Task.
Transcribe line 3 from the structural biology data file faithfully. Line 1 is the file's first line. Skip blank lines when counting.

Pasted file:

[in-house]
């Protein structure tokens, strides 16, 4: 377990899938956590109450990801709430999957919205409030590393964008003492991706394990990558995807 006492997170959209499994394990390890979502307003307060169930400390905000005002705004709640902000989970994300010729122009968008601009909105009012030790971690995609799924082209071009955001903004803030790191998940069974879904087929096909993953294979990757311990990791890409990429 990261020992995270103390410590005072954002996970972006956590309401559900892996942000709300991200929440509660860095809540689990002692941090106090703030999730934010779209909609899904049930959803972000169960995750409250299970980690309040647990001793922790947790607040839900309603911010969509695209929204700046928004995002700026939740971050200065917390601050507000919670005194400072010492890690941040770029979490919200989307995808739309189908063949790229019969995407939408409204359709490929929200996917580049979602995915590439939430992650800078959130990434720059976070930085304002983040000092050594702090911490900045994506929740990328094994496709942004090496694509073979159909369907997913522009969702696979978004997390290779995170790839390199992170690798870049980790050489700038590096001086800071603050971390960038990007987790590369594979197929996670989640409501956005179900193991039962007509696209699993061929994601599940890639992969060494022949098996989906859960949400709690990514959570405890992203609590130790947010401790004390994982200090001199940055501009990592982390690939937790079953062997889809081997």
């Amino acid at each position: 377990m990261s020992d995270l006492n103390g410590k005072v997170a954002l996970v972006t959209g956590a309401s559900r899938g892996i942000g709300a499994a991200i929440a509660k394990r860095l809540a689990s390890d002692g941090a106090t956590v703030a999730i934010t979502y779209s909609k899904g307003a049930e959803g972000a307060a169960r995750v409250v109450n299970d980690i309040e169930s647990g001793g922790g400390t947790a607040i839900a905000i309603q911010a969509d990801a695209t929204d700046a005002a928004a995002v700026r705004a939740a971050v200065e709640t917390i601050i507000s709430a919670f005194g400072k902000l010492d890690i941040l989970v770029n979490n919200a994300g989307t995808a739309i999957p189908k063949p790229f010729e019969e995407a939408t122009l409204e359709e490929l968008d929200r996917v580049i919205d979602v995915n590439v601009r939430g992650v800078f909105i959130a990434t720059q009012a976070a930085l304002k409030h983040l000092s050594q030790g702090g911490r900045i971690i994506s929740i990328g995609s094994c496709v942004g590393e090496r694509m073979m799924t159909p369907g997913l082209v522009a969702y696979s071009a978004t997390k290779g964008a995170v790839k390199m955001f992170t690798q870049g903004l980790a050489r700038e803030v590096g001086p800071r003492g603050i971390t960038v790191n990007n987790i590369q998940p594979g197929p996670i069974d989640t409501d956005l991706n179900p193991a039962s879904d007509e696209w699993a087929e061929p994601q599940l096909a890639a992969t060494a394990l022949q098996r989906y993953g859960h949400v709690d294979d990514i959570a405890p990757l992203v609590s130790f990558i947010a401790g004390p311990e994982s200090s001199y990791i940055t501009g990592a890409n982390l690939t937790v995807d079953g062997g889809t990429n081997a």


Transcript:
């Amino acid at each position: 377990m990261s020992d995270l006492n103390g410590k005072v997170a954002l996970v972006t959209g956590a309401s559900r899938g892996i942000g709300a499994a991200i929440a509660k394990r860095l809540a689990s390890d002692g941090a106090t956590v703030a999730i934010t979502y779209s909609k899904g307003a049930e959803g972000a307060a169960r995750v409250v109450n299970d980690i309040e169930s647990g001793g922790g400390t947790a607040i839900a905000i309603q911010a969509d990801a695209t929204d700046a005002a928004a995002v700026r705004a939740a971050v200065e709640t917390i601050i507000s709430a919670f005194g400072k902000l010492d890690i941040l989970v770029n979490n919200a994300g989307t995808a739309i999957p189908k063949p790229f010729e019969e995407a939408t122009l409204e359709e490929l968008d929200r996917v580049i919205d979602v995915n590439v601009r939430g992650v800078f909105i959130a990434t720059q009012a976070a930085l304002k409030h983040l000092s050594q030790g702090g911490r900045i971690i994506s929740i990328g995609s094994c496709v942004g590393e090496r694509m073979m799924t159909p369907g997913l082209v522009a969702y696979s071009a978004t997390k290779g964008a995170v790839k390199m955001f992170t690798q870049g903004l980790a050489r700038e803030v590096g001086p800071r003492g603050i971390t960038v790191n990007n987790i590369q998940p594979g197929p996670i069974d989640t409501d956005l991706n179900p193991a039962s879904d007509e696209w699993a087929e061929p994601q599940l096909a890639a992969t060494a394990l022949q098996r989906y993953g859960h949400v709690d294979d990514i959570a405890p990757l992203v609590s130790f990558i947010a401790g004390p311990e994982s200090s001199y990791i940055t501009g990592a890409n982390l690939t937790v995807d079953g062997g889809t990429n081997a």